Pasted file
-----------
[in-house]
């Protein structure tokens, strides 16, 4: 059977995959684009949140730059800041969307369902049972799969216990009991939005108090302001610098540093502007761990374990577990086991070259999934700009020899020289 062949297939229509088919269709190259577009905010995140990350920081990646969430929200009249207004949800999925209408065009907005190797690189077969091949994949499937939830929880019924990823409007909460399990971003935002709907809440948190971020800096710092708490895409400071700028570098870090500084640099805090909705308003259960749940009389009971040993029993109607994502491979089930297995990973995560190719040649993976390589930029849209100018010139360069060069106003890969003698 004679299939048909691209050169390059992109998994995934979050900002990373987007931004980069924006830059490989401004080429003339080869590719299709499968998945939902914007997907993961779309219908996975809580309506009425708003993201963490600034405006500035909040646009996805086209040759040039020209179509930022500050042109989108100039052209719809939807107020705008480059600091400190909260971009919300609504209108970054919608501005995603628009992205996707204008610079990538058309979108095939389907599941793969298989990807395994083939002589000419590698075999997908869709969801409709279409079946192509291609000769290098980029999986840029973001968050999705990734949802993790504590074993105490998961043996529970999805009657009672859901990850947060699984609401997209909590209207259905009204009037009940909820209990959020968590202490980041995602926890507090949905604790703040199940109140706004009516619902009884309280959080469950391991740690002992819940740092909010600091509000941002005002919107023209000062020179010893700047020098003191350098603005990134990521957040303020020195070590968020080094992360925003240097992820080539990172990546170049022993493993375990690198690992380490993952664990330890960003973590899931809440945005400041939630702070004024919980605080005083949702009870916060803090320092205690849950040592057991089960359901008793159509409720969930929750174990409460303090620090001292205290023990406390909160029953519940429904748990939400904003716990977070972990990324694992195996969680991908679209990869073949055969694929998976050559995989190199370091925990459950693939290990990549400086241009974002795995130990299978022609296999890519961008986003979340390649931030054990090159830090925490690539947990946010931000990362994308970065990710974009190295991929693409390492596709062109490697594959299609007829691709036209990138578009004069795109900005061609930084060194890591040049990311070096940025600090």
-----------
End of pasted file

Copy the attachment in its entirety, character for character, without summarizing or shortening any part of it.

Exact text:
[in-house]
């Protein structure tokens, strides 16, 4: 059977995959684009949140730059800041969307369902049972799969216990009991939005108090302001610098540093502007761990374990577990086991070259999934700009020899020289 062949297939229509088919269709190259577009905010995140990350920081990646969430929200009249207004949800999925209408065009907005190797690189077969091949994949499937939830929880019924990823409007909460399990971003935002709907809440948190971020800096710092708490895409400071700028570098870090500084640099805090909705308003259960749940009389009971040993029993109607994502491979089930297995990973995560190719040649993976390589930029849209100018010139360069060069106003890969003698 004679299939048909691209050169390059992109998994995934979050900002990373987007931004980069924006830059490989401004080429003339080869590719299709499968998945939902914007997907993961779309219908996975809580309506009425708003993201963490600034405006500035909040646009996805086209040759040039020209179509930022500050042109989108100039052209719809939807107020705008480059600091400190909260971009919300609504209108970054919608501005995603628009992205996707204008610079990538058309979108095939389907599941793969298989990807395994083939002589000419590698075999997908869709969801409709279409079946192509291609000769290098980029999986840029973001968050999705990734949802993790504590074993105490998961043996529970999805009657009672859901990850947060699984609401997209909590209207259905009204009037009940909820209990959020968590202490980041995602926890507090949905604790703040199940109140706004009516619902009884309280959080469950391991740690002992819940740092909010600091509000941002005002919107023209000062020179010893700047020098003191350098603005990134990521957040303020020195070590968020080094992360925003240097992820080539990172990546170049022993493993375990690198690992380490993952664990330890960003973590899931809440945005400041939630702070004024919980605080005083949702009870916060803090320092205690849950040592057991089960359901008793159509409720969930929750174990409460303090620090001292205290023990406390909160029953519940429904748990939400904003716990977070972990990324694992195996969680991908679209990869073949055969694929998976050559995989190199370091925990459950693939290990990549400086241009974002795995130990299978022609296999890519961008986003979340390649931030054990090159830090925490690539947990946010931000990362994308970065990710974009190295991929693409390492596709062109490697594959299609007829691709036209990138578009004069795109900005061609930084060194890591040049990311070096940025600090």